January jobs in the garden
Hello and Happy New Year to you all. Let’s hope that 2022 is a good year and life can gradually get back to normal, whatever that is!
After the unseasonably mild weather over Christmas and New Year, it’s now turned much colder with some heavy frosts and as I sit in my office looking towards Wensleydale, I can see snow on the tops. The weather has certainly been up and down of late, but given the choice, I prefer cold and frosty any day at this time of the year, especially if we get a bit of winter sunshine with it. It’s also better for the garden and a period of frosty weather is a great way of helping to control many over-wintering pest eggs on plants. Cold, dry weather also means you can at least get out and potter in the garden for a short while and take in some fresh air.
Even though the days are only just starting to lengthen, there are signs of new life in the garden. Snowdrops are pushing through the cold soil, catkins are hanging from hazel branches (as children we used to call them lamb’s tails) and winter blossom on shrubs is starting to open. Only a couple of days ago I saw a Hamamelis “Witch Hazel’ in full flower, which looked magnificent. Although day length only increases around 2 minutes a day, by the time we get to February it will start to feel much lighter and the garden will then start to wake up properly after winter, so roll on spring.
Under normal circumstances, Jill and I would be in New Zealand for January visiting our eldest daughter and her family. We’ve got two grand-daughters there and on our last visit in 2020, the youngest was born. We had cuddles for a week before flying home and can’t wait until it’s safe to visit again. Apart from having quality Granny and Grandad time, it’s great to have a month of their summer in the middle of our winter and while we are there, we always explore several gardens to see the wonderful range of plants that are grown in NZ.
Anyway, enough of my rambling and dreaming of warm weather, there’s plenty to be getting on with back home in the garden. My main tip to anyone at this time of the year is take advantage of fine days to enjoy the winter garden and the many plants that look great at this time of the year.
Jobs for the January Garden.
Give houseplants a winter check-over to keep them healthy and growing. Check the compost and water as the compost starts to dry out. Wipe large leaves with a damp cloth to remove dust and mist foliage plants with water. On flowering plants, pick off faded blooms to encourage more buds.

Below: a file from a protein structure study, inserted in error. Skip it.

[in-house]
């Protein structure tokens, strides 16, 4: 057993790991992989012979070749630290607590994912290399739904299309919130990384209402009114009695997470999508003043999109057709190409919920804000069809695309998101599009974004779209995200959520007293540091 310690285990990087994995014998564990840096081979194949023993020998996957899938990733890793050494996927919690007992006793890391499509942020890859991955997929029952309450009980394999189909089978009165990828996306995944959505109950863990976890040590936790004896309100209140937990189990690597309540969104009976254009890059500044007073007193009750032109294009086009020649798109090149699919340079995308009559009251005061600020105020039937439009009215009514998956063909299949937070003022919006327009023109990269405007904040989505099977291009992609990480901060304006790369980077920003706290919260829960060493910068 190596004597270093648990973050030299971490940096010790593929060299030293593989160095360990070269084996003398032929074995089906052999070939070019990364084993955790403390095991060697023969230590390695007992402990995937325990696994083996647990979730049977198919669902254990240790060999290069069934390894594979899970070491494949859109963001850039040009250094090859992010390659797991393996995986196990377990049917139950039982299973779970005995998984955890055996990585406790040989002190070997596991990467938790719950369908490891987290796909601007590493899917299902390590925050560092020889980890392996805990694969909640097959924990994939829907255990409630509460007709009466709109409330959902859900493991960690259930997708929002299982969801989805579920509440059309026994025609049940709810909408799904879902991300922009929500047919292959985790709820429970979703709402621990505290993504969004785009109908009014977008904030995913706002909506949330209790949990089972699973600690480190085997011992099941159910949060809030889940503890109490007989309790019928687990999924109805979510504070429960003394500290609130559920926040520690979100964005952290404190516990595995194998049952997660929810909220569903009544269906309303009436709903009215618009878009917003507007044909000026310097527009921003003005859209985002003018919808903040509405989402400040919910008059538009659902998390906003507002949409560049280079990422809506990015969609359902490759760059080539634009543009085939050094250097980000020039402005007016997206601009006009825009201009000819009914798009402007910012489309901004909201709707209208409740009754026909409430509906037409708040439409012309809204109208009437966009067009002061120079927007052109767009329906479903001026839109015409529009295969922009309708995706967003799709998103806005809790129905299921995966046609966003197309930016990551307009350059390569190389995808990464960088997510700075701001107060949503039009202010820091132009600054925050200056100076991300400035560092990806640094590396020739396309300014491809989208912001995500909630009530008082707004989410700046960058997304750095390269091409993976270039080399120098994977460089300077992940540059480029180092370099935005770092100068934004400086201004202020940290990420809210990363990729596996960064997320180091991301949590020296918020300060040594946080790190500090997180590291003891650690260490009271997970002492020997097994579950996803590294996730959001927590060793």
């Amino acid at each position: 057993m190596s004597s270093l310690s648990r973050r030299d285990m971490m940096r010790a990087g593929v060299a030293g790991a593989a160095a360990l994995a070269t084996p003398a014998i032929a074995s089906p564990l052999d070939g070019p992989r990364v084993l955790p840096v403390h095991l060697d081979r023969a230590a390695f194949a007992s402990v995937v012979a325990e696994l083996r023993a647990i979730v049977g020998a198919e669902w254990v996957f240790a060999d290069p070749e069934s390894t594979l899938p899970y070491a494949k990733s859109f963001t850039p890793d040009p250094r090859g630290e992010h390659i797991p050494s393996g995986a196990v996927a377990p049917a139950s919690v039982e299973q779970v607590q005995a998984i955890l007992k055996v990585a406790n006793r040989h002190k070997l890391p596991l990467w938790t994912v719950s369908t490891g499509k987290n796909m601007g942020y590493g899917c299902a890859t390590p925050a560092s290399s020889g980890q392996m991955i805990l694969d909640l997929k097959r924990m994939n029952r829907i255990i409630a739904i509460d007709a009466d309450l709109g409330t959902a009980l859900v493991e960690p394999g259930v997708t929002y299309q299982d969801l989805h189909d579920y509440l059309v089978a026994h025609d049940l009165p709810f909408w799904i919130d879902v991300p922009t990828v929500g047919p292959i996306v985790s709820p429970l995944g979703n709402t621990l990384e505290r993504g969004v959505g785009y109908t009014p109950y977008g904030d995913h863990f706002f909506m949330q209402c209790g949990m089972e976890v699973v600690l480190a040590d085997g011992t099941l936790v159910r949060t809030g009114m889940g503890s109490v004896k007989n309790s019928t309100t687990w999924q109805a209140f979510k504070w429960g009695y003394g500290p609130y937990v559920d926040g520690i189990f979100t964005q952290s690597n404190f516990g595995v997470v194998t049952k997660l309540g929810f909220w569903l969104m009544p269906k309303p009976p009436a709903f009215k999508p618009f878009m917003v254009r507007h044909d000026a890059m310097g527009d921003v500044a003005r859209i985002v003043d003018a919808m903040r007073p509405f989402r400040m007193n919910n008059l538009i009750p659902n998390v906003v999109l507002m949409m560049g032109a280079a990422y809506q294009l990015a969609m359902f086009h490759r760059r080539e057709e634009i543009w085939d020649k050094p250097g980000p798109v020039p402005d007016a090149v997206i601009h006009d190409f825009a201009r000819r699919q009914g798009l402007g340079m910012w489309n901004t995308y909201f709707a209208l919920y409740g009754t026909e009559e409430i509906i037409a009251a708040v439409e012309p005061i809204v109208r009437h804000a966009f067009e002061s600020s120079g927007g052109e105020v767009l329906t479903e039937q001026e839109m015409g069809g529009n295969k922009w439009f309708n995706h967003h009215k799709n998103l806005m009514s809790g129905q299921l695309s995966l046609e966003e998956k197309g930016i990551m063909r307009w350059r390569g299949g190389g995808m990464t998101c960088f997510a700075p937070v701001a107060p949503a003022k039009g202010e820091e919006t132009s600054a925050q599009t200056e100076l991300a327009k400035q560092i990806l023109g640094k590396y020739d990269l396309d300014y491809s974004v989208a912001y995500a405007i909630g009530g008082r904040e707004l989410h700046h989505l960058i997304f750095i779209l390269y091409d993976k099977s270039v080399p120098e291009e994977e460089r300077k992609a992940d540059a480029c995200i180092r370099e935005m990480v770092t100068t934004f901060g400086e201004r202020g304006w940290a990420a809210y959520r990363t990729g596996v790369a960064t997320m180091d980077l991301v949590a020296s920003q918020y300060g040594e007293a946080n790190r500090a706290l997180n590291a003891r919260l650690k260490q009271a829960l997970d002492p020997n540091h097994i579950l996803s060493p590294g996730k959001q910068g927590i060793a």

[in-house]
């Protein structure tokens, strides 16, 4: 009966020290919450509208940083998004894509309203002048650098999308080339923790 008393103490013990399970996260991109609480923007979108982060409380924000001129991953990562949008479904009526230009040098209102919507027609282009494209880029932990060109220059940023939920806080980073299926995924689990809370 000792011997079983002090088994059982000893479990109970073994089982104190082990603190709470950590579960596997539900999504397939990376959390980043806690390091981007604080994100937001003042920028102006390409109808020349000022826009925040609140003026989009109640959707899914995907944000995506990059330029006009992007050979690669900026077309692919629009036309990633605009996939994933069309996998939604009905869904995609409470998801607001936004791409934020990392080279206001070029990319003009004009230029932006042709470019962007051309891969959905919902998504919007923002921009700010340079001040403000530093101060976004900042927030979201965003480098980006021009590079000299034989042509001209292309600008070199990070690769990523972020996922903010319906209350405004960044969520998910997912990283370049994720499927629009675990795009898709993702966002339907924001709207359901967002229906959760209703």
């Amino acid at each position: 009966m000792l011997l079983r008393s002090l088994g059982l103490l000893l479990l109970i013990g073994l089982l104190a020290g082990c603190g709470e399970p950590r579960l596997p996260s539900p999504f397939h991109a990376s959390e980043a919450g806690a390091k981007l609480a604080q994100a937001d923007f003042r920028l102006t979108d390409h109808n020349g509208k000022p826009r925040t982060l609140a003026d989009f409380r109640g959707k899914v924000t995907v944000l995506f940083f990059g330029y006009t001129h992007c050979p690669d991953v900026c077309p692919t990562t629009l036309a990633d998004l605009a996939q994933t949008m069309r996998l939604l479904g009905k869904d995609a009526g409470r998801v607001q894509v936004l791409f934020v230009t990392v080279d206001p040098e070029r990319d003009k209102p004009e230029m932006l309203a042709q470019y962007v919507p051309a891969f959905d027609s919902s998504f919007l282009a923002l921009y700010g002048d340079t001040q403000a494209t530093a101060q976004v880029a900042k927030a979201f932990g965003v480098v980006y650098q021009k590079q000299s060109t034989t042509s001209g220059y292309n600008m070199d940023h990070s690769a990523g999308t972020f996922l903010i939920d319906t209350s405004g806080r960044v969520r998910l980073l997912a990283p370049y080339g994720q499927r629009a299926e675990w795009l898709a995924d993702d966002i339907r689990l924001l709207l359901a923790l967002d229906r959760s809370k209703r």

On a dry day, when the surface of the lawn is dry, lightly rake the lawn to collect twigs and leaves that have accumulated and blown in over the past few weeks.
Make sure that any border-line hardy plants in containers are protected by standing them against a sheltered wall. You can also insulate the container by wrapping it in bubble polythene or hessian to help prevent the roots from freezing. Fleece can then be used to cover the top of the plant.
Wash greenhouses and cold frames to remove green slime and dirt that’s built up on the glass over winter. This allows extra light through to over-wintering plants and helps to reduce pests and diseases.
Try to avoid walking on the borders, especially if you have spring bulbs that will be starting to push up through the soil.
Start winter pruning on apple and pear trees by thinning over-crowded stems, cutting out dead wood and shorten long branches to maintain a good shape. When I’m pruning, I keep standing back to check the shape and to avoid pruning out too much in one area.
Give garden tools a thorough clean and oil to keep them in good condition ready for when you need them in spring.
Wisteria can be given a winter prune by shortening any new growth back to 3-4 buds to create short stubby growths known as spurs that will flower in spring. Any dead woods also need cutting out and long shoots needed to expand the framework of branches should be tied to wires or a trellis.
Order seeds from mail order companies to make sure you get exactly the varieties you want before the spring rush.
Check any fruit or vegetables that are being stored in a shed to make sure they are not starting to decay!
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